Author: Jo Faragher
EU migrants will be given the right to stay in the UK in the event of a no-deal Brexit, according to leaked Cabinet papers seen by The Telegraph.
The documents state that Britain will take the “moral high ground” if no deal is struck, allowing EU migrants to live and work in the UK and continue to access the NHS and claim benefits.
They add: “The Home Office plans to make an offer to existing EU residents that they can remain in the UK in a ‘no deal’ scenario, in effect unilaterally implementing the (immigration element of the) Citizens’ Rights agreement agreed with the EU in December 2017.”
The agreement reached in December confirmed that EU citizens who already live and work in the UK will have their current rights protected after the UK’s official exit from the EU, and that UK citizens in the EU would receive reciprocal rights.
It has also previously been confirmed that EU nationals who have lived in the UK for five years will be able to apply for settled status, which will allow them to continue to live and work in the UK after it leaves the EU. Those who have not been a resident for five years will be issued with ‘pre-settled’ status, which will be translated into the new immigration status once they have reached the five-year mark.
In these new papers, the government is keen to emphasise that the UK economy will rely heavily “on the availability of existing labour” if talks break down, amid worries that there will be skills shortages in sectors such as health, social care and hospitality.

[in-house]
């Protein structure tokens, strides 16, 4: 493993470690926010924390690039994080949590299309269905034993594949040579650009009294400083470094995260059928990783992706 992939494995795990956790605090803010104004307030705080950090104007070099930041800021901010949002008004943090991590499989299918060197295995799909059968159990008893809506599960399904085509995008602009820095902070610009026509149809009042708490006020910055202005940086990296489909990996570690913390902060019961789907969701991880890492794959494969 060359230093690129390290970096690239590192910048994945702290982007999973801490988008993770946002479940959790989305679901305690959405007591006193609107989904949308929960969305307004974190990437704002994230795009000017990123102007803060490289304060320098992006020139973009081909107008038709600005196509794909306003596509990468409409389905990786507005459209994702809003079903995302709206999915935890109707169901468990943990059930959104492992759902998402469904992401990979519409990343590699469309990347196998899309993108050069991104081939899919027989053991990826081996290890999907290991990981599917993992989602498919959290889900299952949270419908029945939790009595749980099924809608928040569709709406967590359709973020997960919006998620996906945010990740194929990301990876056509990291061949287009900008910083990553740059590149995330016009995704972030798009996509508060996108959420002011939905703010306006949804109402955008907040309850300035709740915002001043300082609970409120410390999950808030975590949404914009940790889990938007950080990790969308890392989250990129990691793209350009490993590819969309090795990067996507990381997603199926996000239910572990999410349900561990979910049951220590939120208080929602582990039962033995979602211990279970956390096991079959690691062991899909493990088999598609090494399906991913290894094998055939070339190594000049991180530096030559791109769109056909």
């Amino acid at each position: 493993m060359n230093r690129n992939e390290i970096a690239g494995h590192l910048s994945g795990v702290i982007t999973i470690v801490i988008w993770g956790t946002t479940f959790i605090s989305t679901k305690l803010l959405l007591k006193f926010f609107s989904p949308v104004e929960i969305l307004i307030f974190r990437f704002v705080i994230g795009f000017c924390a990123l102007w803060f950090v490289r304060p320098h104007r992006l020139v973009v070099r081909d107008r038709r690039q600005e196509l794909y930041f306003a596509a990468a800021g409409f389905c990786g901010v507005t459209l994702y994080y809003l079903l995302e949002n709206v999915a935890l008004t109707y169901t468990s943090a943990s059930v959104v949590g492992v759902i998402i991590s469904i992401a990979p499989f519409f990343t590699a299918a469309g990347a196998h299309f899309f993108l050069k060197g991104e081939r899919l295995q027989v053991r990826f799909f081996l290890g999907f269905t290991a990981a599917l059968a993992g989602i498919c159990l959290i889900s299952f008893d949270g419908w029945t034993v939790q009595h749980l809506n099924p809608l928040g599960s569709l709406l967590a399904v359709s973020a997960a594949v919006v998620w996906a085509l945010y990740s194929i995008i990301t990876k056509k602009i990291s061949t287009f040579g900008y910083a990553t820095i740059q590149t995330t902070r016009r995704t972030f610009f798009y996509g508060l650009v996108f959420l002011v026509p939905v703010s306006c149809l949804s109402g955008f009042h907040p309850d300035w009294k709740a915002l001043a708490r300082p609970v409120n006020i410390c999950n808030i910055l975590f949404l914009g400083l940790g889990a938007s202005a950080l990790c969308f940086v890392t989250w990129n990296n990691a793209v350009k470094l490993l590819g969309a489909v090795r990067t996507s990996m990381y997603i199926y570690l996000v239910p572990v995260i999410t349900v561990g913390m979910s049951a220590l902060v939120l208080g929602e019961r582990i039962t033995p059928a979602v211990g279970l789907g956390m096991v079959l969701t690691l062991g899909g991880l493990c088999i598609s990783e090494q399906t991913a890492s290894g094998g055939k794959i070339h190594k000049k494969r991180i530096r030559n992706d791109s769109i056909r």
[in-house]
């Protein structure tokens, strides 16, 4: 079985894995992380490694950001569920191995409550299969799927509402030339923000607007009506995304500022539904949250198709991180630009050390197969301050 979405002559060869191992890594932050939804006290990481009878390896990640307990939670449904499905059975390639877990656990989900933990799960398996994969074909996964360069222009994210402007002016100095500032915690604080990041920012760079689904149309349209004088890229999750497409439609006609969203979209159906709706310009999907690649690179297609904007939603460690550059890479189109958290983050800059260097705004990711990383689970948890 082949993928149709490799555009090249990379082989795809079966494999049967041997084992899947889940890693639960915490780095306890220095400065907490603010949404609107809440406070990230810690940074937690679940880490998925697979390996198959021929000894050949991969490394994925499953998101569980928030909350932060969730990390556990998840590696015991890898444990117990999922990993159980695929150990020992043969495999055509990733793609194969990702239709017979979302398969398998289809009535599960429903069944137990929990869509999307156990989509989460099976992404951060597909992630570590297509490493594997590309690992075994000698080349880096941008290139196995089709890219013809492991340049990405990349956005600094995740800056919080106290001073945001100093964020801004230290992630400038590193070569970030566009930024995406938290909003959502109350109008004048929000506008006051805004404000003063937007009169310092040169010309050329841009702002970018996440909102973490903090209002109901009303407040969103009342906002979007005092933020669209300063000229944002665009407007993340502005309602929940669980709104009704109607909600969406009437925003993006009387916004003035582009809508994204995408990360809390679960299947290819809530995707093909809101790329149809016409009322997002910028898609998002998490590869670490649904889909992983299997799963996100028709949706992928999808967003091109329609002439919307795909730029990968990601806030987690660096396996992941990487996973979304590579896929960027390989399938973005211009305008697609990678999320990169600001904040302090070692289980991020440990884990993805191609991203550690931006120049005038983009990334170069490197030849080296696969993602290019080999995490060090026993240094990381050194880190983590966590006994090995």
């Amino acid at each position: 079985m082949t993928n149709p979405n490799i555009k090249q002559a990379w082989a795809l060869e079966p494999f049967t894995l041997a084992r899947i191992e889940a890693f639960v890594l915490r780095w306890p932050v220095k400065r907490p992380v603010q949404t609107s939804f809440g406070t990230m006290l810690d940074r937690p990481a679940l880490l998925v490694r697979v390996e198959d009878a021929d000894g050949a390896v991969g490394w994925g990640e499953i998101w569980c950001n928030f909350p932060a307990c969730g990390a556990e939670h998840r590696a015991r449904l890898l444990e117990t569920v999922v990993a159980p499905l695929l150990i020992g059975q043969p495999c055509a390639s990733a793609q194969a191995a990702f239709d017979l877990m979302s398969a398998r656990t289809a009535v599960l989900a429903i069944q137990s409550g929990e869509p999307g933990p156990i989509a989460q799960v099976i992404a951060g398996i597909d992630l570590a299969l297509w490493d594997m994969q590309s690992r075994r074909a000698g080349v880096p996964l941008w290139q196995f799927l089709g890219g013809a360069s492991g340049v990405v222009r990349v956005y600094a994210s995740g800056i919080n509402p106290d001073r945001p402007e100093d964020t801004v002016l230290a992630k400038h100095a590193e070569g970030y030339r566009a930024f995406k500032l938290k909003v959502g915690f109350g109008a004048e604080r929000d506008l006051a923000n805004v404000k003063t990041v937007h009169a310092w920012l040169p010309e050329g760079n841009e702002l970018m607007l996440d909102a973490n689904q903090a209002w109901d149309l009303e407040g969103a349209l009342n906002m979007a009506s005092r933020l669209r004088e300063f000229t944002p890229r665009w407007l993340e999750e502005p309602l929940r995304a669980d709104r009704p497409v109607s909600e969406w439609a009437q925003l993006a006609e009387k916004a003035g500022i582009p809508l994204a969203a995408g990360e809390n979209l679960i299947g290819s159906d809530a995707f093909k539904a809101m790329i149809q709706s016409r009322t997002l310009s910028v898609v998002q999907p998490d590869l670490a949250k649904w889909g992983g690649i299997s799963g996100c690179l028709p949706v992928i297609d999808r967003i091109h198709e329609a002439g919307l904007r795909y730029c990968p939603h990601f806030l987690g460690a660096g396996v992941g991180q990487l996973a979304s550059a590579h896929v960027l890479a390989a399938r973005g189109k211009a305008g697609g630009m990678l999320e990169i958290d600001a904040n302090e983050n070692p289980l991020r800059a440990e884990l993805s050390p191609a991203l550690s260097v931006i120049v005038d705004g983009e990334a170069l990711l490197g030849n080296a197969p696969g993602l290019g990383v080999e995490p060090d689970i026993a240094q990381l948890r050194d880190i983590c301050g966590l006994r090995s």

“Making an offer is not only important to provide certainty publicly, but will enable the UK government to take the moral high ground,” they add.
“A number of other plans are also dependent on the government’s position on this issue, relying heavily on the availability of existing labour in a ‘no-deal’ scenario.”
The government has also said it will guarantee EU migrants’ rights here in the UK even if the EU does not grant the same privileges for British citizens living in EU nations.
The papers add: “The proposal is to make the offer irrespective of whether the EU reciprocates.”
The precise and official details of what will happen in a no deal scenario should emerge this week via a series of papers due to be published by the Department for Exiting the European Union.
If these leaked arrangements are confirmed, around 3.8 million EU migrants who currently live in the UK will be entitled to stay. They will also be able to bring their spouses and close family members to live in the UK.